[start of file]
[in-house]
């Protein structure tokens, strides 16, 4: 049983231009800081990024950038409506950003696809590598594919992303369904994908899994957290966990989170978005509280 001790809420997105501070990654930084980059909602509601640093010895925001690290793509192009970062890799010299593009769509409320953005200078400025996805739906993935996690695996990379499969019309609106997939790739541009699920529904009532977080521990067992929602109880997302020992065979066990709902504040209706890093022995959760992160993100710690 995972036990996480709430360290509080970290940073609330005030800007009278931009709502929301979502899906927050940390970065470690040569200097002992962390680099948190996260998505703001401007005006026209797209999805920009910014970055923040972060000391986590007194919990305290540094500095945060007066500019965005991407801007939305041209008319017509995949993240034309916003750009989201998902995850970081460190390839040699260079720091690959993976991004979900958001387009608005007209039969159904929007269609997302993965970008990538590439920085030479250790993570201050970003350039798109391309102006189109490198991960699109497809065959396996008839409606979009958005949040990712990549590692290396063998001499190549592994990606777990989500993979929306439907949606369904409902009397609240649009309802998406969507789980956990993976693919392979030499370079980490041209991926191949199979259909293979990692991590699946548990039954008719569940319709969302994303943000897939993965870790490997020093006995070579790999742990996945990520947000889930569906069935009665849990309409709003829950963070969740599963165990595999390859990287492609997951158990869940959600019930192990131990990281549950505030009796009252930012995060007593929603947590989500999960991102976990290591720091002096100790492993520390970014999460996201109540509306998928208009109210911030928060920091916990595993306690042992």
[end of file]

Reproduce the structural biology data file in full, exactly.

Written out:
[in-house]
């Protein structure tokens, strides 16, 4: 049983231009800081990024950038409506950003696809590598594919992303369904994908899994957290966990989170978005509280 001790809420997105501070990654930084980059909602509601640093010895925001690290793509192009970062890799010299593009769509409320953005200078400025996805739906993935996690695996990379499969019309609106997939790739541009699920529904009532977080521990067992929602109880997302020992065979066990709902504040209706890093022995959760992160993100710690 995972036990996480709430360290509080970290940073609330005030800007009278931009709502929301979502899906927050940390970065470690040569200097002992962390680099948190996260998505703001401007005006026209797209999805920009910014970055923040972060000391986590007194919990305290540094500095945060007066500019965005991407801007939305041209008319017509995949993240034309916003750009989201998902995850970081460190390839040699260079720091690959993976991004979900958001387009608005007209039969159904929007269609997302993965970008990538590439920085030479250790993570201050970003350039798109391309102006189109490198991960699109497809065959396996008839409606979009958005949040990712990549590692290396063998001499190549592994990606777990989500993979929306439907949606369904409902009397609240649009309802998406969507789980956990993976693919392979030499370079980490041209991926191949199979259909293979990692991590699946548990039954008719569940319709969302994303943000897939993965870790490997020093006995070579790999742990996945990520947000889930569906069935009665849990309409709003829950963070969740599963165990595999390859990287492609997951158990869940959600019930192990131990990281549950505030009796009252930012995060007593929603947590989500999960991102976990290591720091002096100790492993520390970014999460996201109540509306998928208009109210911030928060920091916990595993306690042992």